Rope Sandal Hike
Today was forecast to be 65 degrees Fahrenheit and sunny. Of course, that meant I had to go on a hike. To celebrate the weather, I decided to do the hike in my Nomadic State of Mind JC rope sandals, which I’ve previously mentioned elsewhere.
I was given the sandals a few years ago and always toss them in my pack when traveling in warmer climates. They’re light enough to not weight down the pack, and function as excellent camp shoes at the end of the day. I’ve never done any serious hiking with them though, and I wanted to see how capable they (and I) were.
I ended up doing a 15 mile hike. Towards the end, the balls of both my feet felt a little sore. They feel as if they’re developing a new callus (good thing) rather than a blister (bad thing).
I think it’s a healthy habit to do a hike every now and again with minimal-to-no foot support (such as barefoot, or with sandals similar to these). We all know that shoes are supposed to be bad things. If you’re the type who wears 6” or taller boots everyday, it’s especially important. Combat boots provide so much support for the foot and ankle that the muscles and tendons don’t have to do any work. They waste away. Walking with less supportive footwear will allow your feet to develop to a more healthful level.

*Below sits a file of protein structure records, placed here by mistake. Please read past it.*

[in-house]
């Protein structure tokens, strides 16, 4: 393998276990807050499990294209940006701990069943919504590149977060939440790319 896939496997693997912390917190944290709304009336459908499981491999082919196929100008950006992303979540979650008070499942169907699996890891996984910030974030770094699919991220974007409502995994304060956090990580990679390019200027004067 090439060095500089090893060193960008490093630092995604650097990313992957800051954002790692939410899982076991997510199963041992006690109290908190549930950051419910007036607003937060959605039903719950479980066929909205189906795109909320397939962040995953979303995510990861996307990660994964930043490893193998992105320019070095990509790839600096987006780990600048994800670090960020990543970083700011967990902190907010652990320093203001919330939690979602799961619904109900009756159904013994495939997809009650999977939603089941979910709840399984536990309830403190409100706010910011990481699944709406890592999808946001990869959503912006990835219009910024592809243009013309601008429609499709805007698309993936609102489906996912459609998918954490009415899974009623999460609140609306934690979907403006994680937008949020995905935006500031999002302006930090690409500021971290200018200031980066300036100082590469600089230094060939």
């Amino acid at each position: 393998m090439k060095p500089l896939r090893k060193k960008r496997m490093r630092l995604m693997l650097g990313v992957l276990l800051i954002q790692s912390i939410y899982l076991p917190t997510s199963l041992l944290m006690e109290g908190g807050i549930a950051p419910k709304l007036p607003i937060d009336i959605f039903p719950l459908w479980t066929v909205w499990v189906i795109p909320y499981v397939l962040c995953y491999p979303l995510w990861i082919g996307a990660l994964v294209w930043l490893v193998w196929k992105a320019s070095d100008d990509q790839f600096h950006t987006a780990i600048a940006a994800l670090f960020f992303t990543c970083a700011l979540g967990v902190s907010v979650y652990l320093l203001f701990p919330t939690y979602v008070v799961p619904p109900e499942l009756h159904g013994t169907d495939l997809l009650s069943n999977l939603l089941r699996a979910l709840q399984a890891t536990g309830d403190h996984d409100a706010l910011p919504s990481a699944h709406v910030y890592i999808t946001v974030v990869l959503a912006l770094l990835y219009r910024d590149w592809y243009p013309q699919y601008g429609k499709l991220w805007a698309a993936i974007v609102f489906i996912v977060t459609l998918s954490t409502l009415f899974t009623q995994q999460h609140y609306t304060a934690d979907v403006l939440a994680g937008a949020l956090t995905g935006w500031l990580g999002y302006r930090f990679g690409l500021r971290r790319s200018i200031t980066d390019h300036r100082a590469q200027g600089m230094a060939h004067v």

For myself, I was surprised to find that the muscles in my lower back seemed to get the greatest workout. I usually have very bad posture, but walking with the sandals, for some reason, forced me to stand straighter than usual.
I decided to bring the Kifaru E&E instead of my normal EDC pack to cut down on weight. Here’s what I carried in it:
- Joby Gorillapod
- TAD Gear BC-8 pouch
- Canon Powershot SD1000
- Klean Kanteen (40 oz)
- Possibles pouch
- Challah (1/2 loaf)
- Grimloc Carabiner (2x)
- Bushcraft Northwest BCNW-O1 knife
- Filson Tin Cloth Packer Hat
- Minimalist Self-Aid kit
- The Wilderness Tactical Halfway-Decent Glasses Case
- Julby Micropore
- Glasses strap
- Lens cloth
- TAD Gear BC-8 pouch
- Silva Ranger CL compass
- Trail Mix
- Pendleton Western lightweight wool shirt
- Nature and Walking, Emerson and Thoreau
...most of my townsmen would fain walk sometimes, as I do, but they cannot. No wealth can buy the requisite leisure, freedom, and independence, which are the capital in this profession. It comes only by the grace of God. It requires a direct dispensation from heaven to become a walker. You must be born into the family of the Walkers. Ambulator nascitur, non fit. Some of my townsmen, it is true, can remember, and have described to me some walks which they took ten years ago, in which they were so blessed as to lose themselves for half an hour in the woods, but I know very well that they have confined themselves to the highway ever since, whatever pretensions they may make to belong to this select class. No doubt, they were elevated for a moment as by the reminiscence of a previous state of existence, when even they were foresters and outlaws. Henry David Thoreau